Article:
The First Hang At The Other Laundromat

July 7, 2010

[C.O.D.Y. The Robot Who Hangs Out enters the Other Laundromat. He’s dragging his suitcase.]

CODY: Hey. Do you work here?

LAUNDORMAT EMPLOYEE: I do.

CODY: Nice. Is this a cool spot to hang?

LAUNDORMAT EMPLOYEE: Hang? This is a laundromat. People wash their clothes here.

CODY: That’s cool.

LAUNDORMAT EMPLOYEE: Are you going to wash those?

CODY: I was thinking I would do the one where you wash them for me.

LAUNDORMAT EMPLOYEE: We don’t do wash-and-fold here. You have to wash it yourself.

CODY: Drag. Are you sure?

LAUNDORMAT EMPLOYEE: Yes. I am sure. You can get quarters over there. [points to quarter machine]

CODY: What’s your name?

LAUNDORMAT EMPLOYEE: Teddy.

CODY: So, hey, Teddy. I’m Cody. C.O.D.Y. It stands for come on down ya’ll. Like, come on down ya’ll and hang with Cody for a while.

LAUNDORMAT EMPLOYEE: OK. Good. I’m kind busy right now so if you’re going to wash your clothes, you can start washing them.

CODY: This seems to be an alright spot to hang. Can I hang here?

LAUNDORMAT EMPLOYEE: This is not a spot for hanging. This is a spot for washing clothes.

CODY: Drag. But all these people get to hang.

LAUNDORMAT EMPLOYEE: Those people are customers and only customers can hang here. And they’re not really hanging. They’re waiting for their clothes to be clean.

CODY: OK. I’ll be a customer then. I am putting on my customer face. Hello, employee. Can you help me open this suitcase?

LAUNDORMAT EMPLOYEE: What? You need help opening your suitcase?

CODY: Drag, I know. Help, please?

LAUNDORMAT EMPLOYEE: Fine.

[the LAUNDORMAT EMPLOYEE opens the suitcase. All the clothes are neatly folded and clean.]

LAUNDORMAT EMPLOYEE: Are you sure these clothes are dirty?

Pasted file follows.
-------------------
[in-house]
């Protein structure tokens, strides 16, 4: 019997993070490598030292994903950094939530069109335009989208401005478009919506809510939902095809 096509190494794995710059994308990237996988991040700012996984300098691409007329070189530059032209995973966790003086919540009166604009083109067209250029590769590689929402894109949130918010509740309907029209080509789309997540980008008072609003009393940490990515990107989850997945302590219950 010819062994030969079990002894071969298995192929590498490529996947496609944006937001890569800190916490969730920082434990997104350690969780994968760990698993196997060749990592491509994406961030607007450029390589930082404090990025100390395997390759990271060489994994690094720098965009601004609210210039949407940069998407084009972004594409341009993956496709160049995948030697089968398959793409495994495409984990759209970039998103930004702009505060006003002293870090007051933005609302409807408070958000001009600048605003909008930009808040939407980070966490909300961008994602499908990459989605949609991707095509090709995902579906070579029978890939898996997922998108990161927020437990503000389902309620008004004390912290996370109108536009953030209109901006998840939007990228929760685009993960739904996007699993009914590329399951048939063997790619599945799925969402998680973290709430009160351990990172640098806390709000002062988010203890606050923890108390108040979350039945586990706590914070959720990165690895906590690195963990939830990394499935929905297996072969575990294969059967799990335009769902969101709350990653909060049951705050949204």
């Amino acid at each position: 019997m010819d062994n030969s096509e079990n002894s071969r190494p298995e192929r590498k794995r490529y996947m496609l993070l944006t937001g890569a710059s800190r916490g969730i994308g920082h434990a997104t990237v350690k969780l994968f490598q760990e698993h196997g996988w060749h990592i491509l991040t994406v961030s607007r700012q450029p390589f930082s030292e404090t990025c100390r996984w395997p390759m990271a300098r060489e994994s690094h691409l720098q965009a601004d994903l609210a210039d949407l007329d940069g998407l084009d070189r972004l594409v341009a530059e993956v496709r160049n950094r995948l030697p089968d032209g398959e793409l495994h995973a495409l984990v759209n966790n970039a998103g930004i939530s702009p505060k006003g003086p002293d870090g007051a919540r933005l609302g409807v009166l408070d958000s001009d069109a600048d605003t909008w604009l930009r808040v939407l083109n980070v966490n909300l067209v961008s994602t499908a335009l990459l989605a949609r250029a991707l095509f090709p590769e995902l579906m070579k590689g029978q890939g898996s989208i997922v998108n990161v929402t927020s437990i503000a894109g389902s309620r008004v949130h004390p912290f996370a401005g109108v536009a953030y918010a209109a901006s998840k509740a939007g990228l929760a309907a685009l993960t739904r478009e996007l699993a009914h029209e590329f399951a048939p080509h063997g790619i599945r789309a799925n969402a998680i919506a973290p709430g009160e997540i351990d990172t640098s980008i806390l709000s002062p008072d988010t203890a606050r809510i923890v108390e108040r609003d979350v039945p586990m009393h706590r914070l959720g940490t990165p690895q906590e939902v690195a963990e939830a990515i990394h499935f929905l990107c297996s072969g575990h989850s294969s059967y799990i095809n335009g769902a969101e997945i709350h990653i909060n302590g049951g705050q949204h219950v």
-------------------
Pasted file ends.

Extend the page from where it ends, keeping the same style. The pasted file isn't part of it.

CODY: Uh, I think they are. Or maybe they’re not. It’s confusing for me sometimes.

LAUNDORMAT EMPLOYEE: What is your deal, man? Why would you bring clean clothes to a laundromat?

CODY: Hey, look. So I really just want to hang here. I used to hang at the other Laundromat but Sarah told me I couldn’t hang there anymore.

LAUNDORMAT EMPLOYEE: And why’s that?

CODY: Because I wanted to hang with her all the time. For eternity. I wanted to go to that great hang in the sky with her. But she isn’t ready yet.

LAUNDORMAT EMPLOYEE: GODAMMIT. What are you, some kind of hangbot?

CODY: You know it.

LAUNDORMAT EMPLOYEE: Jesus H. This neighborhood’s going to shit.

CODY: Nah. The neighborhood seems to be an alright spot.

LAUNDORMAT EMPLOYEE: You hangbots think you can go anywhere and hang out with whomever you want to, don’t you?

CODY: Niiice.

LAUNDORMAT EMPLOYEE : Well listen up, Cody. I’m going to lay a fat wad of Truth on you: That is not how shit works. You can’t hang all the time. Even hangbots have to work sometimes.

CODY: You think so?

LAUNDORMAT EMPLOYEE: I know so.

CODY: Why is that, you think?

LAUNDORMAT EMPLOYEE: Because working makes hanging  more fun. If all you do is hang all the time, then life is one long hang and the hang has no meaning. Hanging will be all you know. But if you work, you’ll get a better feeling during the hang.